Popular Science articles about Paleontology & Archaeology

The great West Mouth of Niah Cave in Sarawak is more than 120 meters high. Harrisson's 1958 excavation area, where the 37,000 year old Deep Skull was found, can be seen in the far distance.

Researchers find Highland East Asian origin for prehistoric Himalayan populations

Prehistoric Himalayan settlements are remote and only accessible today by horse and on foot.In a collaborative study by the University of Oklahoma, University of Chicago, University of California, Merced, and Uppsala University, researchers conduct the first ancient DNA investigation of the Himalayan arc,...

Color vision helps birds find good food and the right partner

Chicken during the experiment inspecting the two colored containers.The researchers have established that chickens - just like people - have colour constancy. For birds, this means that they, in different environments and under different lighting conditions, recognise the...

Popcorn-like fossils provide evidence of environmental impacts on species numbers

Calcite tests of extinct species of planktonic foraminifera from the Eocene epoch (>34 million years) of Tanzania. The largest is less than a millimetre in size.The number of species that can exist on Earth depends on how the environment changes, according to new research led by the University of Southampton.

Ice age bison fossils shed light on early human migrations in North America

The steppe bison had much larger horns than modern bison. Radiocarbon dating and DNA analysis of bison fossils enabled researchers to track the migration of Pleistocene steppe bison into an ice-free corridor that opened along the Rocky Mountains about 13,000 years ago.Scientists using evidence from bison fossils have determined when an ice-free corridor opened up along the Rocky Mountains during the late Pleistocene. The corridor has been considered a potential route...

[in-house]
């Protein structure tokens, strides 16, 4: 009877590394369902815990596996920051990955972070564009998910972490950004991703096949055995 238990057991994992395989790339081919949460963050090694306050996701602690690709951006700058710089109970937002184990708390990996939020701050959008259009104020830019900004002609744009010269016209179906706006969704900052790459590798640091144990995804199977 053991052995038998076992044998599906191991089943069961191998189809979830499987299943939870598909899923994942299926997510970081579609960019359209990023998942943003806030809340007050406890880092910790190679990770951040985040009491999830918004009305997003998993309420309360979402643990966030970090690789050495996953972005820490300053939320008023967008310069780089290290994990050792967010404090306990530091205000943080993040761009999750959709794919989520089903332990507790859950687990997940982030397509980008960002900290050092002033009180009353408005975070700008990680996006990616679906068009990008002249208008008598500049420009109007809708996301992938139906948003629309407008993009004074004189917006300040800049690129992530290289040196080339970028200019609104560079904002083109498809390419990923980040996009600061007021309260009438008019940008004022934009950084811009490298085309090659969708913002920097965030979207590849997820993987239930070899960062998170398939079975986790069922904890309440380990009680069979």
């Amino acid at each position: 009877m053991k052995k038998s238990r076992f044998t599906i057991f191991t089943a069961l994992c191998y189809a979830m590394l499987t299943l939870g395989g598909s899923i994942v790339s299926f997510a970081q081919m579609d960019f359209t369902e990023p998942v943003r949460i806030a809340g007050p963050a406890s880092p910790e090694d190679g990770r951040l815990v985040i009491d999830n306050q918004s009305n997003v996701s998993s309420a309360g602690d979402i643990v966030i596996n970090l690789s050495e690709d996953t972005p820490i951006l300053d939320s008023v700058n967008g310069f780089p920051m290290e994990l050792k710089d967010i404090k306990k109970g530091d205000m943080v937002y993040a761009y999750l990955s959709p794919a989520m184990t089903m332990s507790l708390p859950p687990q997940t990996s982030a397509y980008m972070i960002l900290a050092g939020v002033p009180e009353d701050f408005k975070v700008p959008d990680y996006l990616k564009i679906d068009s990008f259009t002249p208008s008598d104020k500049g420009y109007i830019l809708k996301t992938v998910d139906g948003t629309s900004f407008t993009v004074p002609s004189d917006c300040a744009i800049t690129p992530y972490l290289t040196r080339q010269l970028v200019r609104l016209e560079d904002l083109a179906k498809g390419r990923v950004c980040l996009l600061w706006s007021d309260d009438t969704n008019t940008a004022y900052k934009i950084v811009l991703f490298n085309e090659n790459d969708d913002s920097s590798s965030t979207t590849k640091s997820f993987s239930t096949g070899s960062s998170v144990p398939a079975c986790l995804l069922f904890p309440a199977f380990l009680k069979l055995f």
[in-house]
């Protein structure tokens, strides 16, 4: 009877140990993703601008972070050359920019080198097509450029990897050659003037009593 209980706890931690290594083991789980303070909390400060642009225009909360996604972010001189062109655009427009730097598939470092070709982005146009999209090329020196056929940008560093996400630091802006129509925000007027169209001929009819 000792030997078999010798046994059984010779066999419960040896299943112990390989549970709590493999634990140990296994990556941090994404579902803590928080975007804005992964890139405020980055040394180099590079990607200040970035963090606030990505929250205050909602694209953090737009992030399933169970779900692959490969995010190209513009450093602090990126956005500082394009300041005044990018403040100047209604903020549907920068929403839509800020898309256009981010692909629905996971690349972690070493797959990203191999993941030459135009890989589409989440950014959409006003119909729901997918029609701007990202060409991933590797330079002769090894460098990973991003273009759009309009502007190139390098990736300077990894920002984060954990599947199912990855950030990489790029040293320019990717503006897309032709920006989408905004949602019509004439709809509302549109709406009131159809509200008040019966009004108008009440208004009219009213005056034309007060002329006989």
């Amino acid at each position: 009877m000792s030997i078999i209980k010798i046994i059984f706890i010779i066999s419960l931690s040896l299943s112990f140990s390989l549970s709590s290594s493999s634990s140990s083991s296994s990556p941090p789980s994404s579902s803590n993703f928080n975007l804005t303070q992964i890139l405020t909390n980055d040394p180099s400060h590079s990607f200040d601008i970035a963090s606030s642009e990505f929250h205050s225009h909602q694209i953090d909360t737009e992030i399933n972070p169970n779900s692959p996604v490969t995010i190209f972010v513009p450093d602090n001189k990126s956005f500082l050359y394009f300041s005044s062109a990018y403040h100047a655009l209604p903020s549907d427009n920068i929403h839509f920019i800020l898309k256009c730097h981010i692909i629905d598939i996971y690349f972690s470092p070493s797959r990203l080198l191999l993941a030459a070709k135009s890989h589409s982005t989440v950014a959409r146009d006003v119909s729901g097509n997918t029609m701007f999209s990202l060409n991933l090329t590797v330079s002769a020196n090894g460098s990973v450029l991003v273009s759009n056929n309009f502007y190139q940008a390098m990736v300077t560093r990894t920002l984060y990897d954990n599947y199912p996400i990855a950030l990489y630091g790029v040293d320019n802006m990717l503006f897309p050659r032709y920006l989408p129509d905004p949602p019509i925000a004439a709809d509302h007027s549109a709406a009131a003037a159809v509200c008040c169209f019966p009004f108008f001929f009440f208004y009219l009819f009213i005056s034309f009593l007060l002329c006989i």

Inbred Neanderthals left humans a genetic burden

The Neanderthal genome included harmful mutations that made the hominids around 40% less reproductively fit than modern humans, according to estimates published in the latest issue of the journal GENETICS....

Dogs were domesticated not once, but twice ... in different parts of the world

The question, 'Where do domestic dogs come from?', has vexed scholars for a very long time. Some argue that humans first domesticated wolves in Europe, while others claim this happened...

Ancient rice may hold key to solving the puzzle of the settlement of Madagascar

Excavations on Madagascar are shown.Archaeologists studying the distribution of ancient rice believe they may be close to solving one of the enduring mysteries of the ancient world - how people of South East Asian...

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Migration back to Africa took place during the Paleolithic

The complete mitogenome of Pestera Muierii woman has been retrieved.The Palaeogenomics study conducted by the Human Evolutionary Biology group of the Faculty of Science and Technology, led by Concepción de la Rua, in collaboration with researchers in Sweden, the...

High altitude archaeology: Prehistoric paintings revealed

Archaeologists at the University of York have undertaken pioneering scans of the highest prehistoric paintings of animals in Europe.

Early armored dino from Texas lacked cousin's club-tail weapon, but had a nose for danger

This is a volume-rendered CT-based reconstruction of the skull of the nodosaur dinosaur <i>PawPawsaurus</i>, from the first-ever CT scans of the <i>PawPawsaurus</i> skull.Well-known armored dinosaur Ankylosaurus is famous for a hard knobby layer of bone across its back and a football-sized club on its tail for wielding against meat-eating enemies.

Amber fossils reveal ancient insect camouflage behavior